fat It is not clear whether this relationship arises from a direct energetic trade-off or is a result of adopting different behavioural strategies. I also explored the relationship
between behaviour, morphology and somatic and reproductive condition. It was
possible to predict gonadal state on the basis of mouth morphology which may
explain why so much fighting involves use of the mouth in this species.In Chapter 5 I studied the proximate costs of fighting in terms of physical injury and
the metabolic consequences of engaging in a energetically demanding activity. In
relation to injuries incurred during fights, losers suffered greater scale loss than
winners, especially if the loser was larger than its opponent. In relation to energy
metabolism, fighting resulted in significant depletion of total sugar reserves from the
muscle and the liver (compared to unfought controls). It appears that the muscle
energy reserves are respired anaerobically, as was evident from the accumulation of
lactate in the muscle. Interestingly, losers had significantly higher levels of lactate
than winners. Together, the data on injury and metabolic state suggest that fighting is
costly for both winners and losers, but that this is especially marked for losers. These
data are discussed in relation to models of animal decision-making and it is concluded
that the summation of different proximate costs incurred during fighting is likely to
underlie the making of decisions such as continuing, giving up or escalating the fight.In Chapter 6 I report a study of plasma concentrations of gonadal steroids in T. zillii
in relation to fighting and gonadal state. The gonadal steroids, particularly the
androgens, have been shown to be associated with aggression in a wide range of
species and seemed like obvious candidates for the mechanism by which gonadal state
influences behaviour Blood samples were taken from fish immediately after fighting and the plasma concentrations of the following gonadal steroids were then determined
by radioimmunoassay: testosterone (T), l l-ketotestosterone (1IkT) and 17a,20~-
Dihydroxy-4-pregnen-3-one (17,20-P) and estradiol (Ez). T concentrations did not
correlate with GSI and no differences were detected between winners, losers and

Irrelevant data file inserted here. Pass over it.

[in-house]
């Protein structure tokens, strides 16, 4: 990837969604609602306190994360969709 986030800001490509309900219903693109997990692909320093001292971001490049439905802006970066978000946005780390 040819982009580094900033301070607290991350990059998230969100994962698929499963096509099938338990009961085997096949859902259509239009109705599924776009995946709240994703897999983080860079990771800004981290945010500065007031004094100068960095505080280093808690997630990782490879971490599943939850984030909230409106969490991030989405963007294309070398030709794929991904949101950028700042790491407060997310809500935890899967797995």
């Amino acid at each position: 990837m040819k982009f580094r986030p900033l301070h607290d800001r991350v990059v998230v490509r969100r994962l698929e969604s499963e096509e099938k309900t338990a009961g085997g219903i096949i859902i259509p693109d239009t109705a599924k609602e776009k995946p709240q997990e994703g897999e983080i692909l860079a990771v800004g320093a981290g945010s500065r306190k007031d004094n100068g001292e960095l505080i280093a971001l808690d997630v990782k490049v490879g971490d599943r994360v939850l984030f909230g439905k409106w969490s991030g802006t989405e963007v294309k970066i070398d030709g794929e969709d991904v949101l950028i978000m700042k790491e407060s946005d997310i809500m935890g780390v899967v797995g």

unfought controls. II kT concentrations were on average twice those of T and
negatively correlated to GSI, although winners, losers and controls were not
significantly different. T and II kT concentrations were positively correlated with
each other but 17,20-P and Ez levels were too low to be accurately measured. It
appears that in T. zillii, II kT is the major androgen as it is in most other mature male
teleosts.While the present results suggest that these sex steroids may playa role in
physiological regulation of testicular maturation, they do not support the idea that
these steroids are the mechanism by which GSI influences aggressive behaviour.
In Chapter 7 I review the main conclusions of the previous chapters. I then offer my
personal opinion on how the different levels and approaches taken throughout the
study interrelate and collectively reinforce each other and why integration between
disciplines is important in the study of animal behaviour.

Item Type: Thesis (PhD)
Qualification Level: Doctoral
Subjects: Q Science > QL Zoology
Colleges/Schools: College of Medical Veterinary and Life Sciences > Institute of Biodiversity Animal Health and Comparative Medicine
Supervisor's Name: Huntingford, Professor Felicity and Beveridge, Dr. Malcolm
Date of Award: 1996
Depositing User: Ms Dawn Pike
Unique ID: glathesis:1996-5039
Copyright: Copyright of this thesis is held by the author.
Date Deposited: 19 Mar 2014 12:12
Last Modified: 24 Mar 2014 13:25